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25 Feb 2000

Dundee Book Prize launches search for new star

One of Scotland's most promising new writers catapulted to fame by the country's largest book award today (Thursday, February 24, 2000) told budding authors across the world "It could happen to you!"

Toasting the launch of Tumulus, the winning entry of the inaugural Dundee Book Prize - a joint initiative between the City of Discovery Campaign and the University of Dundee - Andrew Murray Scott said lifting the prestigious literary award last April had changed his life.

"This is the kind of thing all writers dream about," said the 45-year-old part-time lecturer at a launch reception in the city's Bonar Hall.

"One day I'm poring over a computer doubting my every word and thought and the next I've won ?6000 and a publishing deal. Writers can be a very self-conscious bunch but I'm living proof that this could happen to anyone."

The launch proved a double celebration with Dundee Book Prize organisers announcing a fresh search for a new literary star.

Changing tack from the original Prize, the new award is looking for a book set not in the City of Discovery but on the theme 'discovery.'

Mervyn Rolfe, chairman of the City of Discovery Campaign, said the Prize is just one facet to Dundee's growing reputation as Scotland's new hotspot of arts and culture.

Mervyn Rolfe said: "Dundee is establishing itself as a major force in the UK arts circuit thanks to the high calibre of work at places such as Dundee Rep, Dundee Contemporary Arts, Duncan of Jordanstone College and Dundee College. Dundee Book Prize is the ideal medium to stimulate writing about Dundee - direct and indirect."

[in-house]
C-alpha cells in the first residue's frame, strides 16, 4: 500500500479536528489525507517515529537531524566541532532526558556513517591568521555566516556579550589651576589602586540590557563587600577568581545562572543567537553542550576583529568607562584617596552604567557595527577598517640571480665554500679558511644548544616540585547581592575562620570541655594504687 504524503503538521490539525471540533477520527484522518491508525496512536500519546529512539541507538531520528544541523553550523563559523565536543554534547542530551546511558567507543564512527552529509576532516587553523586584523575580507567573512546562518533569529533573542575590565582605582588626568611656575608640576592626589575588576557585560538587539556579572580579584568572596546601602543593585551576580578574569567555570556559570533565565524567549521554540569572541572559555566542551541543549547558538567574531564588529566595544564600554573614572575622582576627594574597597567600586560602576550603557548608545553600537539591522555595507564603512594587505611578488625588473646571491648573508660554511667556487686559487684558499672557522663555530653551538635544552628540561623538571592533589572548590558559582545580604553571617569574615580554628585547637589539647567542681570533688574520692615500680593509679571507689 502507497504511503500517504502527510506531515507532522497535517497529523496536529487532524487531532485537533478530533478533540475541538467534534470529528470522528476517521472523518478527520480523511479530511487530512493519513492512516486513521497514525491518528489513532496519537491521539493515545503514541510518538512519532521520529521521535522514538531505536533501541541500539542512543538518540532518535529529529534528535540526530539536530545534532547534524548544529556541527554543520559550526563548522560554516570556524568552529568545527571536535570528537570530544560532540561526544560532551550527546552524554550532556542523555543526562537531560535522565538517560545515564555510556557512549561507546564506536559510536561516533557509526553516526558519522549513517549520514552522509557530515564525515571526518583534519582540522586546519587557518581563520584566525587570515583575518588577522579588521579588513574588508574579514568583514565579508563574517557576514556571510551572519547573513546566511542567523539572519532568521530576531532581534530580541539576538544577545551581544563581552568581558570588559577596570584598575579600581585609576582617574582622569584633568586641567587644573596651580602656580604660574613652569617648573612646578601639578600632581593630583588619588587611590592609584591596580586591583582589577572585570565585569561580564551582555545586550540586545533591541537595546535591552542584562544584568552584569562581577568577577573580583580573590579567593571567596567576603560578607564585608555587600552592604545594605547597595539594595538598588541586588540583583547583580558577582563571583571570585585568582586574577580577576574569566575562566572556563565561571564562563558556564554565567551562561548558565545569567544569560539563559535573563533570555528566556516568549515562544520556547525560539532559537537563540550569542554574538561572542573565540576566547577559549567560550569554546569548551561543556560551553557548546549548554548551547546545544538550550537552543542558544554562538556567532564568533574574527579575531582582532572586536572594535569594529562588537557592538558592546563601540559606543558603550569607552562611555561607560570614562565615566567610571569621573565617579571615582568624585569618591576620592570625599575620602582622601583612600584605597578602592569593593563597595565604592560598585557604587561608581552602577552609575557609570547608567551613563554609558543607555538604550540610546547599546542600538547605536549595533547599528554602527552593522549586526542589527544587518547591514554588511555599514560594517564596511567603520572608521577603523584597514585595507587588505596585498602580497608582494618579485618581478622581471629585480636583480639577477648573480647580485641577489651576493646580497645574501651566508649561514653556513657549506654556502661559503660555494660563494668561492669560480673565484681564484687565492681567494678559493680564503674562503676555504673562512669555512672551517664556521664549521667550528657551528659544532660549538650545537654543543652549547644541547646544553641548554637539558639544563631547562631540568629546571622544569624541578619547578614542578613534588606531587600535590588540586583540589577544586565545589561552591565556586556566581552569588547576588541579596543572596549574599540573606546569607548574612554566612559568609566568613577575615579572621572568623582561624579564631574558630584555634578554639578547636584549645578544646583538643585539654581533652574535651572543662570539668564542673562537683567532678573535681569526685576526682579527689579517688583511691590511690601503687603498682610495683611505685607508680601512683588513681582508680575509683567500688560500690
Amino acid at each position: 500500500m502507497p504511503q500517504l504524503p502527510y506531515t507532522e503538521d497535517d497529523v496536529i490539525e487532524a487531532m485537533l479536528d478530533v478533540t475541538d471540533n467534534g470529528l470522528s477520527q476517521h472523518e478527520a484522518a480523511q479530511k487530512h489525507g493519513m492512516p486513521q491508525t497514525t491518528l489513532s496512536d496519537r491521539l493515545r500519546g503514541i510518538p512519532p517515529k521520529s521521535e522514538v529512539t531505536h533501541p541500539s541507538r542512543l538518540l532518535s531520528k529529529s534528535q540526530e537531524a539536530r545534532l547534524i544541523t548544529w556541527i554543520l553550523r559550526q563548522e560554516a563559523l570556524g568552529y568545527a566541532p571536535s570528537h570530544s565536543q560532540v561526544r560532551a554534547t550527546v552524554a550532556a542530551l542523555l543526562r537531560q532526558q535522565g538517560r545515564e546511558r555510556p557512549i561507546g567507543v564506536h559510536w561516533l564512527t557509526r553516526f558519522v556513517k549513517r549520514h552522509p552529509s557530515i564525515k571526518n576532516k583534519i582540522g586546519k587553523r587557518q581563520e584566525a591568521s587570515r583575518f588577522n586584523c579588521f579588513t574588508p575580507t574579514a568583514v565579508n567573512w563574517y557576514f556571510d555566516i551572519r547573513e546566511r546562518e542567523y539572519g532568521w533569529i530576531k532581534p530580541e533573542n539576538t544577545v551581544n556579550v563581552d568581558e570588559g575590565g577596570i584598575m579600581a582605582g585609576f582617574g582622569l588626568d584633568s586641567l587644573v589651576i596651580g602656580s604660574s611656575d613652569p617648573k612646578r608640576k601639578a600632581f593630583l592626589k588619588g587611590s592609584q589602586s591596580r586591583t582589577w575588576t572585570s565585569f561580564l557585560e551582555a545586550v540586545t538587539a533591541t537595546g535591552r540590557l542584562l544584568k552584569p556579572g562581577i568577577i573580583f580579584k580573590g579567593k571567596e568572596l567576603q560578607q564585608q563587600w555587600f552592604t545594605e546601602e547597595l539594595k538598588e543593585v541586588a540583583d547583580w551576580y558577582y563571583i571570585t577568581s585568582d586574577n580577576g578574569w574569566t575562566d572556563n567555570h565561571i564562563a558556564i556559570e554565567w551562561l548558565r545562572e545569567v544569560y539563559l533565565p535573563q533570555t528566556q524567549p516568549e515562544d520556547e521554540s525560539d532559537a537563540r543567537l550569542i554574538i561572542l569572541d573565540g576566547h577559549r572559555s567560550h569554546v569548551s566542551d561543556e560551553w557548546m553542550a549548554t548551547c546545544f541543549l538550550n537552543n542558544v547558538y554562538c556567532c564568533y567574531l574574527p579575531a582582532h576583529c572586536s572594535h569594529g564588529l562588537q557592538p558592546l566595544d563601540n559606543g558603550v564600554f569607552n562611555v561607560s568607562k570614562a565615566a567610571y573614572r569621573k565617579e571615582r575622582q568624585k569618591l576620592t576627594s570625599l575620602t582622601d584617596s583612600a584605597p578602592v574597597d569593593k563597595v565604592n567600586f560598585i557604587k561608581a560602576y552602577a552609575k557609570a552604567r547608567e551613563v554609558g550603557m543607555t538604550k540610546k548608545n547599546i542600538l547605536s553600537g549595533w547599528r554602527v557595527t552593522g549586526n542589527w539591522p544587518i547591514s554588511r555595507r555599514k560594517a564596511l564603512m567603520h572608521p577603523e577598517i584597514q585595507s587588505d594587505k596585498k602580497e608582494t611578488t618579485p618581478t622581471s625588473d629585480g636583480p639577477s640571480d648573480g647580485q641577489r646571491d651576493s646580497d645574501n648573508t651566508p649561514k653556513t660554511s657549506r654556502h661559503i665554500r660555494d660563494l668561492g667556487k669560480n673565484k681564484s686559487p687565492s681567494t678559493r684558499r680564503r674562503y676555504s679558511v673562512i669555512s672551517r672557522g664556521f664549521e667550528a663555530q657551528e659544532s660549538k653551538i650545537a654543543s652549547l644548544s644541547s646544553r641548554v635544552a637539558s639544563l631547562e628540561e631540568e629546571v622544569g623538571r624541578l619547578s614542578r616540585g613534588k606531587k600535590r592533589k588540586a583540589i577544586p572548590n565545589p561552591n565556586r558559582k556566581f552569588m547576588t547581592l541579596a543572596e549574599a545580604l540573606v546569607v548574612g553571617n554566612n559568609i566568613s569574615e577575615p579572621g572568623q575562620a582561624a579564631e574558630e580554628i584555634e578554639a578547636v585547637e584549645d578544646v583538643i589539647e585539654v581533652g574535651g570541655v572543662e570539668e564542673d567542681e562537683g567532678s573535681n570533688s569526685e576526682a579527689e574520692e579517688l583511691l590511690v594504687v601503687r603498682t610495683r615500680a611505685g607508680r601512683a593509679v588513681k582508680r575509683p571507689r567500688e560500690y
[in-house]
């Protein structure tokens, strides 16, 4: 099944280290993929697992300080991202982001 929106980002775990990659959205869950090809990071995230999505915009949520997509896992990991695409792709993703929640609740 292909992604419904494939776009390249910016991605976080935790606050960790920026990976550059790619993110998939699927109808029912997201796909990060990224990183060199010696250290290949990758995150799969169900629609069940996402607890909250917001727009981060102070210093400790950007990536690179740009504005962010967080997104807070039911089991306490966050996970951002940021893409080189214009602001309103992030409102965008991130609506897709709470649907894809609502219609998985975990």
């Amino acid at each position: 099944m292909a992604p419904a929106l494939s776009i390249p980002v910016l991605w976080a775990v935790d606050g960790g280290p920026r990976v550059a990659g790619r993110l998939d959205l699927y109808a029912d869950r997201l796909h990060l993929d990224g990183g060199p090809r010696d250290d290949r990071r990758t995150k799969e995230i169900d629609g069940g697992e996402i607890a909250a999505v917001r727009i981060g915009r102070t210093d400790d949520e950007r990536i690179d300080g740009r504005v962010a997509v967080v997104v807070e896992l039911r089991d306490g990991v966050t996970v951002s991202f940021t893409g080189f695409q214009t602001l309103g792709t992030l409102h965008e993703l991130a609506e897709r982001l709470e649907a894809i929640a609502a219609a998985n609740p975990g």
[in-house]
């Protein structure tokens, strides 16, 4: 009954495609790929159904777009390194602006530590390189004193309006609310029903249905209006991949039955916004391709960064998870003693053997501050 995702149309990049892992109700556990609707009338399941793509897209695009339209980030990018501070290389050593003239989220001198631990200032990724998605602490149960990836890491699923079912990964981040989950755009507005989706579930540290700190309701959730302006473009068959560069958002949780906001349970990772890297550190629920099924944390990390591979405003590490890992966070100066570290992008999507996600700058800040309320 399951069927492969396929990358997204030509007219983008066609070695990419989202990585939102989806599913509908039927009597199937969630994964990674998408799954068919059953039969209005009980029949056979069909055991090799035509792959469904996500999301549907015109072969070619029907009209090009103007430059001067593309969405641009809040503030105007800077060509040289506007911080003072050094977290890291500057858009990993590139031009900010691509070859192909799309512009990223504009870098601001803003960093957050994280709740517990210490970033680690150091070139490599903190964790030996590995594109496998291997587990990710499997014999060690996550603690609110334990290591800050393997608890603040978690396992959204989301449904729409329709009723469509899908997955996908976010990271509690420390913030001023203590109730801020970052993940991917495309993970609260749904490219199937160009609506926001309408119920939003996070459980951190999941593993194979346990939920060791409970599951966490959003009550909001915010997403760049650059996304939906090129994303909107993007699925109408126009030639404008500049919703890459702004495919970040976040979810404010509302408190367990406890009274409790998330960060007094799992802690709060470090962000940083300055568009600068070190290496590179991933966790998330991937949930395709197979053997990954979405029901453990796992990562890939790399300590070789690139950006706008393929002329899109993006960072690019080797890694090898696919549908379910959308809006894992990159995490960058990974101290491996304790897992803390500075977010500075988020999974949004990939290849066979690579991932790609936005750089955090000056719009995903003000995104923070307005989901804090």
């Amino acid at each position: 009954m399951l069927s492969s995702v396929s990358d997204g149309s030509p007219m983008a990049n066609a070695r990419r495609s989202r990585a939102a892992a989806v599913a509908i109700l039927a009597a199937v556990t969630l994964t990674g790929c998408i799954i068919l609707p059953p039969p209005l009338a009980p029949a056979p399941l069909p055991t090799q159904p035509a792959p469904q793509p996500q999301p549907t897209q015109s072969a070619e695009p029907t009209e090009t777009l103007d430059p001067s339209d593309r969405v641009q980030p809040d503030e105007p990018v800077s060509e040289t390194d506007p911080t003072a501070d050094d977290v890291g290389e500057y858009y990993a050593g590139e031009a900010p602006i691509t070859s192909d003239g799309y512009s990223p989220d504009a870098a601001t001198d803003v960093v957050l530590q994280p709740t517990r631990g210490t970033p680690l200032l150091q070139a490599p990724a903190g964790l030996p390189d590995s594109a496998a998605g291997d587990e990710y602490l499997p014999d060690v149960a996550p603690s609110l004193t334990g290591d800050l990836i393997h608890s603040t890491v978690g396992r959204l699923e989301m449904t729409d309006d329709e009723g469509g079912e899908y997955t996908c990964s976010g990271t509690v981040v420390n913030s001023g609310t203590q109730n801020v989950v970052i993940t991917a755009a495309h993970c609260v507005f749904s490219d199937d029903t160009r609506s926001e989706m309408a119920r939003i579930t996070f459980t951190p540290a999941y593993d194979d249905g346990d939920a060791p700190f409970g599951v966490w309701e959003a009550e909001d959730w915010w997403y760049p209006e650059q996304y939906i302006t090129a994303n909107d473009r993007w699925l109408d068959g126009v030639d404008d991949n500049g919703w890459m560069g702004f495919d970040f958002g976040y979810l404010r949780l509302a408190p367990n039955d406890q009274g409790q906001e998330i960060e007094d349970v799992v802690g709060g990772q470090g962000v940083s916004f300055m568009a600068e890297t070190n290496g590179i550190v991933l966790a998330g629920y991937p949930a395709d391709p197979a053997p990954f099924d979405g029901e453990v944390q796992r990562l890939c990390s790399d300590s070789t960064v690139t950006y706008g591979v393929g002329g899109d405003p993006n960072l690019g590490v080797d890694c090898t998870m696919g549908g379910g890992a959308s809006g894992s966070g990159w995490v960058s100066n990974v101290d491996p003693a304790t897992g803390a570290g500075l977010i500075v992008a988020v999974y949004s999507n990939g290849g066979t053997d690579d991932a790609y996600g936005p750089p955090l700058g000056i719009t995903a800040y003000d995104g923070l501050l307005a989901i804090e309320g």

Although the volume of entries surpassed the organisers' expectations, it was the high-quality of the manuscripts that convinced the City of Discovery Campaign and the University of Dundee that DBP was a magnet for a myriad fresh, talented writers.

Carol Pope, press officer with the University of Dundee, said: "Dundee is already the source of inspiration for a good number of established and well-respected writers and poets including Kate Atkinson, Douglas Dunn, A.L.Kennedy, John Burnside, W.N. Herbert, Kathleen Jamie and Don Paterson.

"I don't think it is too premature to suggest that in future Andrew Murray Scott's name may be spoken in the same breath as those men and women he has regarded as his mentors."

Actors from Dundee Rep took a leaf out of Tumulus by donning psychedelic 70s gear and performing dramatic excerpts from the book.

Tumulus was just one of the 82 entries received from as far afield as South Africa, following the launch of Dundee Book Prize in December 1996.

Described by the judging panel - including poet and dramatist Liz Lochhead - as a "tour de force," Tumulus details bohemian Dundee through the 60s and 70s to the present day blending fact, myth, pub tales and autobiographical account. It contains much that is actual, including hundreds of Dundonians from many epochs?alive, dead, famous, notorious and imagined.

Judges for the new Dundee Book Prize are; Don Paterson, award-winning poet and jazz musician; Kasia Boddy, a specialist in contemporary Scottish and American writing at the University of Dundee and Marion Sinclair, a fiction consultant for Polygon and an original member of the first judging panel.

As before, DBP offers the £6000 to the winning entrant and the chance of publication by Polygon.

For more information on how to enter Dundee Book Prize contact Petra Kydd at the City of Discovery Campaign on 01382 562897 or Carol Pope at the University of Dundee on 01382 344021.

The Dundee City of Discovery Campaign is the promotional arm of the Dundee Partnership. The Campaign is funded by Dundee City Council and Scottish Enterprise Tayside, with support from European funding.

Issued by the City of Discovery Campaign
For more information, contact
Petra Kydd on 01382 562897 or 07879 656398

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